Rev José Mario O Mandía
“Like all the other sacraments, penance is a liturgical action,” says CCC 1480.” Then it lists down the elements included in the rite:  the priest and the penitent make the sign of the cross after which the priest greets the penitent and exhorts him to confess his sins “with true sorrow” (Rite of Confession);  the penitent confesses his sins;  the priest gives some advice and imposes the penance;  the priest gives the absolution and may end with “a prayer of thanksgiving and praise.”
In the Latin Church, there are three Rites of Reconciliation:
1. Rite for the Reconciliation of Individual Penitents. The CCC 1484 teaches: “‘Individual, integral confession and absolution remain the only ordinary way for the faithful to reconcile themselves with God and the Church, unless physical or moral impossibility excuses from this kind of confession’ (Ordo Paenitentiae 31). There are profound reasons for this. Christ is at work in each of the sacraments. He personally addresses every sinner: ‘My son, your sins are forgiven’ (Mark 2:5). He is the physician tending each one of the sick who need him to cure them (cf Mark 2:17). He raises them up and reintegrates them into fraternal communion. Personal confession is thus the form most expressive of reconciliation with God and with the Church.” Saint John Paul II reiterated this in the Apostolic Exhortation Reconciliatio et Paenitentia (no 33) and on other occasions, for example, in his 2002 Letter to Priests (cf no 9).
2. Rite for Reconciliation of Several Penitents with Individual Confession and Absolution. CCC 1482 describes this form.
“The sacrament of Penance can also take place in the framework of a communal celebration in which we prepare ourselves together for confession and give thanks together for the forgiveness received. Here, the personal confession of sins and individual absolution are inserted into a liturgy of the word of God with readings and a homily, an examination of conscience conducted in common, a communal request for forgiveness, the Our Father and a thanksgiving in common. This communal celebration expresses more clearly the ecclesial character of penance. However, regardless of its manner of celebration the sacrament of Penance is always, by its very nature, a liturgical action, and therefore an ecclesial and public action (cf Sacrosanctum Concilium 26-27).”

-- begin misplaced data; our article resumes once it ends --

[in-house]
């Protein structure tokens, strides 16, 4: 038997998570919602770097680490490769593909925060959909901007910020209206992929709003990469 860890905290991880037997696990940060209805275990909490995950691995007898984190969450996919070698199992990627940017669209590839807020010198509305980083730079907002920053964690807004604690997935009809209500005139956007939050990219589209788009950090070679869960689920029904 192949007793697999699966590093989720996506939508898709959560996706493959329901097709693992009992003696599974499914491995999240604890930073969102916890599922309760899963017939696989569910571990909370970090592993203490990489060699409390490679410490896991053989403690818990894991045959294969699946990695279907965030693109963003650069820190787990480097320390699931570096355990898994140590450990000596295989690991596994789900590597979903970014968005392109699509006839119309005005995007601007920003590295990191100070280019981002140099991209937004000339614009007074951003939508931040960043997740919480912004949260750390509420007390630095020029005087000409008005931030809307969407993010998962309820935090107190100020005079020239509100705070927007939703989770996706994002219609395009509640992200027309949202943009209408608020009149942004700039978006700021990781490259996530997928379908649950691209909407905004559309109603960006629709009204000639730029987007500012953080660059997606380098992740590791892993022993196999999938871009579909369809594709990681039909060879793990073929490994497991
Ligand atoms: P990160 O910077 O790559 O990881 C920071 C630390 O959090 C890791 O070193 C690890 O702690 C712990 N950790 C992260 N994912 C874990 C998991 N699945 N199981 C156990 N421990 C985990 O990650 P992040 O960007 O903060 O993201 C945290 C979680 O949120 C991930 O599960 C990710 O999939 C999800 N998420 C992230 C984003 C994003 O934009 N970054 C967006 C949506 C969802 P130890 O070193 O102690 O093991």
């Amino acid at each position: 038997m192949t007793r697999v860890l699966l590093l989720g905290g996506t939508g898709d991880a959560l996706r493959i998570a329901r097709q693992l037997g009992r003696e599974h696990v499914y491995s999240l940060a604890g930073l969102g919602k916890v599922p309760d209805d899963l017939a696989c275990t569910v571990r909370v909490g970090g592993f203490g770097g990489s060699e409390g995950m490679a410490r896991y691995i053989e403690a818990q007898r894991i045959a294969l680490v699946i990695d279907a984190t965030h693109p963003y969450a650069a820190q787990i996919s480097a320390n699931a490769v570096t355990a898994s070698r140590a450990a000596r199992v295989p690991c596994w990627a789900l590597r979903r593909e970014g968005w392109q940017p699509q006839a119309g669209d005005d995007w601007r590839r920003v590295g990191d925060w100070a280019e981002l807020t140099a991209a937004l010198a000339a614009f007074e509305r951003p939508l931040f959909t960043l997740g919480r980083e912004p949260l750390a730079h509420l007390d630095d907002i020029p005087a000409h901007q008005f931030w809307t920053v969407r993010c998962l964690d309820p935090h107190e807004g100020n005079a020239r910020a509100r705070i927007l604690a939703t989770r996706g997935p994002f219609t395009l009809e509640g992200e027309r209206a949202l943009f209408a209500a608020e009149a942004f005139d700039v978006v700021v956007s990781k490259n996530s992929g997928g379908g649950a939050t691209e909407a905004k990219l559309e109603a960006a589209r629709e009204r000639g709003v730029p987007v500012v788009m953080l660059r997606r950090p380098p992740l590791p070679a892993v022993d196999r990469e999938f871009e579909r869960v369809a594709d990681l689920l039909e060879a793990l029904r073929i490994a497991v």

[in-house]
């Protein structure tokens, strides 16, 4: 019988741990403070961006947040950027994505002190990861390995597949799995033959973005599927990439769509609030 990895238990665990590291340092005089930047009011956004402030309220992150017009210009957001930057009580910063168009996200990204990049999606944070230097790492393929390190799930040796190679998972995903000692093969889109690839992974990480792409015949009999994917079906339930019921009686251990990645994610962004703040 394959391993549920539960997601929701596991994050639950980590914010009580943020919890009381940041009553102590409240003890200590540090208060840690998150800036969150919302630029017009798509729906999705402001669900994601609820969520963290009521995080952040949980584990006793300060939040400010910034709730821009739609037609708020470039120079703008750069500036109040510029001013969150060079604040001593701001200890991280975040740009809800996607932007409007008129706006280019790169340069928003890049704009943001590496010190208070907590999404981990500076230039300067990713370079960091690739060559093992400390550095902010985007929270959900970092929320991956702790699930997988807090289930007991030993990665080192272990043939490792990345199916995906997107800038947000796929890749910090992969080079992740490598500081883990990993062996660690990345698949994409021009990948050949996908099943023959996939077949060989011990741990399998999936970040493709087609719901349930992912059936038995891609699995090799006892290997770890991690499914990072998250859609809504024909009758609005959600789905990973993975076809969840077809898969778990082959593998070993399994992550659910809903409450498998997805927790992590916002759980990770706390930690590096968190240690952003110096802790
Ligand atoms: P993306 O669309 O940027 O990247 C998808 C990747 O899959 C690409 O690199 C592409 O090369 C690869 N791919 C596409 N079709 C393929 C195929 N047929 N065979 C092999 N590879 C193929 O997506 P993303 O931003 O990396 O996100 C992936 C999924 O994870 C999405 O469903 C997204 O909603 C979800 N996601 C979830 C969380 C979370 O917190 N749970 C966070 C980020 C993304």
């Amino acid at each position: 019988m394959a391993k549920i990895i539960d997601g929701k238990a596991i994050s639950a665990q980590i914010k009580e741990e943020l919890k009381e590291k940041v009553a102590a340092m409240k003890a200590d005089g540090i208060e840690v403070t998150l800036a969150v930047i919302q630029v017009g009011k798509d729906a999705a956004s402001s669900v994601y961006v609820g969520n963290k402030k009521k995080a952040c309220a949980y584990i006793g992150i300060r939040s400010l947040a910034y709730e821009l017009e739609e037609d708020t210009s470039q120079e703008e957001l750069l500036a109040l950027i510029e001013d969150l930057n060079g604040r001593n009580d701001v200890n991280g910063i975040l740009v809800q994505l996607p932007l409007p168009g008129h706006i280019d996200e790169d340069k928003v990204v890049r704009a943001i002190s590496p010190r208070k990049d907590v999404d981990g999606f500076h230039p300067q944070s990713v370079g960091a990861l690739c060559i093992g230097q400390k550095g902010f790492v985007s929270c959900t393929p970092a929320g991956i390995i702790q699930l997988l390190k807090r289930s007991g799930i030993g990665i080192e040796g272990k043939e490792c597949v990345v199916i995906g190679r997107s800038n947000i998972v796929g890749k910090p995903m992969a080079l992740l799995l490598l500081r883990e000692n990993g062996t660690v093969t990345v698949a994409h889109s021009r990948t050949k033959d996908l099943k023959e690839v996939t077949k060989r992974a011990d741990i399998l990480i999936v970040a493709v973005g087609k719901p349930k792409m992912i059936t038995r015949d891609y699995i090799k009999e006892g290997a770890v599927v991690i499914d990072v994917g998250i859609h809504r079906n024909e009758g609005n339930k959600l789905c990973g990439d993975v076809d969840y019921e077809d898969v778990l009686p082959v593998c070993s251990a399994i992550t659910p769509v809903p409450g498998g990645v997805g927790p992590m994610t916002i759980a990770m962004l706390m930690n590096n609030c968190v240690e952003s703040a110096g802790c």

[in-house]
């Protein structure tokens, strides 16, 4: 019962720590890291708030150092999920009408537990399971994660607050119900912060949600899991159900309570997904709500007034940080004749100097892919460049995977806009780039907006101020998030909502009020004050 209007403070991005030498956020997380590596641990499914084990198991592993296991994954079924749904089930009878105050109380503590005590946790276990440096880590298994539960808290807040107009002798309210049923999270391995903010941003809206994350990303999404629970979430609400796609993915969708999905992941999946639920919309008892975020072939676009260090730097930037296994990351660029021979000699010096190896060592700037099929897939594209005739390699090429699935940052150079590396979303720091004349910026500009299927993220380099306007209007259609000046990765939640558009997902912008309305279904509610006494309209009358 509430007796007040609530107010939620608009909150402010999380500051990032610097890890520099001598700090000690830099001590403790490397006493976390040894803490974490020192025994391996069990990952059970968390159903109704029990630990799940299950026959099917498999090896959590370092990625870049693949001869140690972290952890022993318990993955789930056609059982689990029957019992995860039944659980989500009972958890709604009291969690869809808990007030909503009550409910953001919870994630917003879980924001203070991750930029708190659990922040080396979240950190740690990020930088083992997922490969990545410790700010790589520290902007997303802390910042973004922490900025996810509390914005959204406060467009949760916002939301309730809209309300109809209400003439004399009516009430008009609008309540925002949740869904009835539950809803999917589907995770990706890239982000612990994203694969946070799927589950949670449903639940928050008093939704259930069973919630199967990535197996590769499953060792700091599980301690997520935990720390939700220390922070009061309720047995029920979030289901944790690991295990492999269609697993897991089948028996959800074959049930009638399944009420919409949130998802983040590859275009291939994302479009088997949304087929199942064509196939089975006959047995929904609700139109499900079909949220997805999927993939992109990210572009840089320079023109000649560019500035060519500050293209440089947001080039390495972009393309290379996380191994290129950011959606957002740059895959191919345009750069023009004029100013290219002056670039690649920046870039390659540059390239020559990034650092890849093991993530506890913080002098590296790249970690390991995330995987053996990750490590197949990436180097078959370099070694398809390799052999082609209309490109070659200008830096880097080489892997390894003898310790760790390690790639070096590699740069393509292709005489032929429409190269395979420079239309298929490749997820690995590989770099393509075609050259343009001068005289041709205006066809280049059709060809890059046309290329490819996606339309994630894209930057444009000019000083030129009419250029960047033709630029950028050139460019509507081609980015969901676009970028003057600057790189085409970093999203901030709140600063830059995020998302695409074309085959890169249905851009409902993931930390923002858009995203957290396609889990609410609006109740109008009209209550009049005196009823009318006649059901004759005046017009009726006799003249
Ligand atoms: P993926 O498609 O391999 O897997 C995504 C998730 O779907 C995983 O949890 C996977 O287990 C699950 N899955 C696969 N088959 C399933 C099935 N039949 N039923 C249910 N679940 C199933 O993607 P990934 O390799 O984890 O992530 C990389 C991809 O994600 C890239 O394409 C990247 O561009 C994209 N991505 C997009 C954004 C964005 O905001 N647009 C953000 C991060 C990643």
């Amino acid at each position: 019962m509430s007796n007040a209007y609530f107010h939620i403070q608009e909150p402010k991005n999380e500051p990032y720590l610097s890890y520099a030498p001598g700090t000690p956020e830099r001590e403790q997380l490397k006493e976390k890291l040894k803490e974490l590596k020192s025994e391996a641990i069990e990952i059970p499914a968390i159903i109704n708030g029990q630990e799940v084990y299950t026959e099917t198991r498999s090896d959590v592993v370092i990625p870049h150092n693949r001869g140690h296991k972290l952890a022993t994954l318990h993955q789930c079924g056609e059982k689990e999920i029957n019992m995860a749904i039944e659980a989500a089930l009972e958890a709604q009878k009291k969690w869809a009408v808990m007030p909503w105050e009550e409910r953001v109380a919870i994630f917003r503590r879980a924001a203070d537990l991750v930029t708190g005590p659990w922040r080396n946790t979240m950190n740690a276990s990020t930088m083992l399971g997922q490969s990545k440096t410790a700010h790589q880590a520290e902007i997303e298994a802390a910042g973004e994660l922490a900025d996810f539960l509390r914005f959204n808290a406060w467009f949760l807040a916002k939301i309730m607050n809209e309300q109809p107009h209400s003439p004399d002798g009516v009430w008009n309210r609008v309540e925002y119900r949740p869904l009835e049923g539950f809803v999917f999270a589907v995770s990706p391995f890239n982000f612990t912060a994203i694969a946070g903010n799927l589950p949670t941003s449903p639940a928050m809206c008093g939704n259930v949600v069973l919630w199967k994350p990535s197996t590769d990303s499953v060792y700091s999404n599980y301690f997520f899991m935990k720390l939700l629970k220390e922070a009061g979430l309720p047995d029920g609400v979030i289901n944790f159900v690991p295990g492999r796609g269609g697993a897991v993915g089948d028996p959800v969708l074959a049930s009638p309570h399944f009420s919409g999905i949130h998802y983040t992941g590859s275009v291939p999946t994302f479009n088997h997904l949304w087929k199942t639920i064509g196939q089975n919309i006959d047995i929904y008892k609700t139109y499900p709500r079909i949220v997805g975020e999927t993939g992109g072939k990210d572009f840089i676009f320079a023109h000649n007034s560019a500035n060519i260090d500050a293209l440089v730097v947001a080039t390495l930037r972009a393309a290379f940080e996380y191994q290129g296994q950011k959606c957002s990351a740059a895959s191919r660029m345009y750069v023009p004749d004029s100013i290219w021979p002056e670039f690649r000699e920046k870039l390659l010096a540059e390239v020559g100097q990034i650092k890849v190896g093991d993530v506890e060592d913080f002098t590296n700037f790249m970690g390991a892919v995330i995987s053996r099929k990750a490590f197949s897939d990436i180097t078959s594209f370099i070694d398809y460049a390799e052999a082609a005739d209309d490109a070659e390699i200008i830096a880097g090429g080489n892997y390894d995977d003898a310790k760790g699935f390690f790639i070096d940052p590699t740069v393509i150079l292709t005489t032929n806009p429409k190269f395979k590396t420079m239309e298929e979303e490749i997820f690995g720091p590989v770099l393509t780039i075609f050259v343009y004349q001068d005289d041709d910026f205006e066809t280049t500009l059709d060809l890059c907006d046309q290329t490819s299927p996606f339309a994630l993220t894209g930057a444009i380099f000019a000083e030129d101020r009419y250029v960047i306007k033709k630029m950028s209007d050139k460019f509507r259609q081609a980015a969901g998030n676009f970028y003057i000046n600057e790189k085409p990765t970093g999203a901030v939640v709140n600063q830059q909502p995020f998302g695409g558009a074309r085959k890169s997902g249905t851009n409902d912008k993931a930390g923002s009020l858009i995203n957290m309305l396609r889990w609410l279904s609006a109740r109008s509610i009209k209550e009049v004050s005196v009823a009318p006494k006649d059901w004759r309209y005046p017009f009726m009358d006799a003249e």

3. Rite for Reconciliation with General Confession and Absolution. This extraordinary form is described in CCC 1483.
“In case of grave necessity recourse may be had to a communal celebration of reconciliation with general confession and general absolution. Grave necessity of this sort can arise when there is imminent danger of death without sufficient time for the priest or priests to hear each penitent’s confession. Grave necessity can also exist when, given the number of penitents, there are not enough confessors to hear individual confessions properly in a reasonable time, so that the penitents through no fault of their own would be deprived of sacramental grace or Holy Communion for a long time. In this case, for the absolution to be valid the faithful must have the intention of individually confessing their grave sins in the time required (cf Code of Canon Law, can. 962, § 1). The diocesan bishop is the judge of whether or not the conditions required for general absolution exist (cf Code of Canon Law, can. 961, § 2). A large gathering of the faithful on the occasion of major feasts or pilgrimages does not constitute a case of grave necessity (cf Code of Canon Law, can. 961, § 1).”
Note the emphasis on personal confession and absolution. Christ, the Good Shepherd, always tends his sheep one by one.
(Photo by José Mario O. Mandía)